Keller spent her life standing up for others, and not allowing disabilities define her. In honor of her birthday, take a minute to find out more and support the organizations she founded and believed in:

  • ACLU Support or get involved with the civil liberties organization that Keller herself helped to co-found.
  • American Foundation for the Blind Lend your support or your volunteering hand (find out how here) to the country’s leading foundation supporting vision impaired citizens. FYI: Keller worked here for nearly 40 years.
  • Helen Keller International Keller’s organization is still going strong, fighting blindness, malnutrition and poverty throughout the world. Find out how you can get involved here.
  • Guide Dogs for the Blind Spend time with adorable dogs while helping to train them to assist vision impaired people. Find out how here.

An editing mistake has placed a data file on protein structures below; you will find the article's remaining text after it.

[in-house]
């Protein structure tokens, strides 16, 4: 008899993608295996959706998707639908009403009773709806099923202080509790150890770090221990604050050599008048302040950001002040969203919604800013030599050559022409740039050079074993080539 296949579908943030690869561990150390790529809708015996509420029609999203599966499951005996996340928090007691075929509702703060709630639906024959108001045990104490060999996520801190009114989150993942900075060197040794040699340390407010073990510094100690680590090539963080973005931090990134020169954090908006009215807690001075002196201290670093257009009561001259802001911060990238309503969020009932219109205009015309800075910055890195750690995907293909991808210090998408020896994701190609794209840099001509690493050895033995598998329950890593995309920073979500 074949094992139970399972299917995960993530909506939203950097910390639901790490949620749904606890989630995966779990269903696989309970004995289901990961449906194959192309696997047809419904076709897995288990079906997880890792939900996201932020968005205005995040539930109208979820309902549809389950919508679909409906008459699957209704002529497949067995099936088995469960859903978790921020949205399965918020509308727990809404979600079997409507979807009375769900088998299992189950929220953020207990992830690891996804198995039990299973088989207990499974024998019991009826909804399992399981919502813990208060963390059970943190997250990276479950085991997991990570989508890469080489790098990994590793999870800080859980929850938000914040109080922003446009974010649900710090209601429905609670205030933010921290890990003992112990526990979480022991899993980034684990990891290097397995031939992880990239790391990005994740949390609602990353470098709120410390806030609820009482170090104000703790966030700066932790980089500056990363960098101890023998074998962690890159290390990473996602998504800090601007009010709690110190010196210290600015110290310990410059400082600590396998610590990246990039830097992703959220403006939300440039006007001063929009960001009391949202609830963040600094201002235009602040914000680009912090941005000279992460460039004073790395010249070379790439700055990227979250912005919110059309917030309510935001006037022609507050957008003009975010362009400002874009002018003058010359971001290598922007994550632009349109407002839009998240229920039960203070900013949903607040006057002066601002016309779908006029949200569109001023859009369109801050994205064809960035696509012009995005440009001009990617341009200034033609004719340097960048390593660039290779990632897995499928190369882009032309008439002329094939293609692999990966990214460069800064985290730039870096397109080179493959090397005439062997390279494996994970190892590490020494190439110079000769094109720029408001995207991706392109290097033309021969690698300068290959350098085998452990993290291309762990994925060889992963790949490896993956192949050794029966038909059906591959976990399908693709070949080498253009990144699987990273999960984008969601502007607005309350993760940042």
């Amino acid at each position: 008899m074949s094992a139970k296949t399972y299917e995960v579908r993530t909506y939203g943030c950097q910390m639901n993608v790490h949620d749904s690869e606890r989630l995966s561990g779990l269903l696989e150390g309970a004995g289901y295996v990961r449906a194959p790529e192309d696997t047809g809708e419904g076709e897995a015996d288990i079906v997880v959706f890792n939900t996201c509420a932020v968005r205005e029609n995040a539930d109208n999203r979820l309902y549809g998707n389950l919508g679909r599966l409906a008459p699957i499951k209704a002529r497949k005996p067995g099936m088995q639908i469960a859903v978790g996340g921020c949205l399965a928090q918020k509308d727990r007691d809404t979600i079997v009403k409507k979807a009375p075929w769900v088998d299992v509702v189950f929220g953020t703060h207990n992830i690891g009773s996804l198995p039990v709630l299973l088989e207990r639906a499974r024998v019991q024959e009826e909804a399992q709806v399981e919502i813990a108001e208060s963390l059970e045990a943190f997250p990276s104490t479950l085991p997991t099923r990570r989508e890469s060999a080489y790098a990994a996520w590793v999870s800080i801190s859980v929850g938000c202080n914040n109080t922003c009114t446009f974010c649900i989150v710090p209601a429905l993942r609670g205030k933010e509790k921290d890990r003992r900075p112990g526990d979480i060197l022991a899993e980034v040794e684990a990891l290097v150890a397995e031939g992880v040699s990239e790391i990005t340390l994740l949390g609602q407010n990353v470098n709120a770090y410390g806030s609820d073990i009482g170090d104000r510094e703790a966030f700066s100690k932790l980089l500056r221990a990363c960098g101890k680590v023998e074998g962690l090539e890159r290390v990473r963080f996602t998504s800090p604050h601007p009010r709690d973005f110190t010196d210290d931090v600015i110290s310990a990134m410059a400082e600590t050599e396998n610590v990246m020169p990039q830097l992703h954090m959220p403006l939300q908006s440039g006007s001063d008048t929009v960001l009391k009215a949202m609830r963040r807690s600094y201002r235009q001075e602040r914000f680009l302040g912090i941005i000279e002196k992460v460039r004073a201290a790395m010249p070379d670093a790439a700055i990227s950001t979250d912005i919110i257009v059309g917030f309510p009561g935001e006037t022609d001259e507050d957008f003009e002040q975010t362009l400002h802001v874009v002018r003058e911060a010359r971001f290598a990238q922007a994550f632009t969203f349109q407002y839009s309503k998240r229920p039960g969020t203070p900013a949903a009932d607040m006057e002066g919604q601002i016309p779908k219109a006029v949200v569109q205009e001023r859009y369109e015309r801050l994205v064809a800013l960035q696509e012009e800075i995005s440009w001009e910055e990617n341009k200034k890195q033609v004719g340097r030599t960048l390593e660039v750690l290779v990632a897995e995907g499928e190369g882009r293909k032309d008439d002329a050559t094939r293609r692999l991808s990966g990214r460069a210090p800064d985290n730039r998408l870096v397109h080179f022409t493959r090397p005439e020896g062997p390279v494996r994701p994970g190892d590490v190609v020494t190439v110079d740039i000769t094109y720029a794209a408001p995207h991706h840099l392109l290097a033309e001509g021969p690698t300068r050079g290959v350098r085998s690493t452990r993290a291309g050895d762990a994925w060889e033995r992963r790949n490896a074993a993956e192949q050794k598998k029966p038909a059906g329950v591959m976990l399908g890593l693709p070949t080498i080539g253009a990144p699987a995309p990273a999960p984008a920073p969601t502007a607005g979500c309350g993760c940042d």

Find out more about Keller’s amazing life and work here. Then check out the inspiring video from Biography below:

Repair Interview: Robert Beiser Talks Teen Feed and JConnect in Seattle

Seattle, in a word, rules. That’s partly because the city is home to Teen Feed, a groundbreaking organization that engages volunteers in offering meals, support and services to homeless youth and teens. It’s also because of JConnect Seattle and Hillel UW, two organizations (and Repair the World partners) that engage college-aged and young adult Jews in all kinds of amazing, Jewishly-rooted service work – including volunteering with Teen Feed!

Robert Beiser, who is the Campus/JConnect Repair the World Director at Hillel UW, took the time to speak to us about how Teen Feed serves Seattle’s homeless and street-connected youth, why JConnect decided to host a weekly Teen Feed site, and what it’s like being Seattle’s largest default kosher education organization.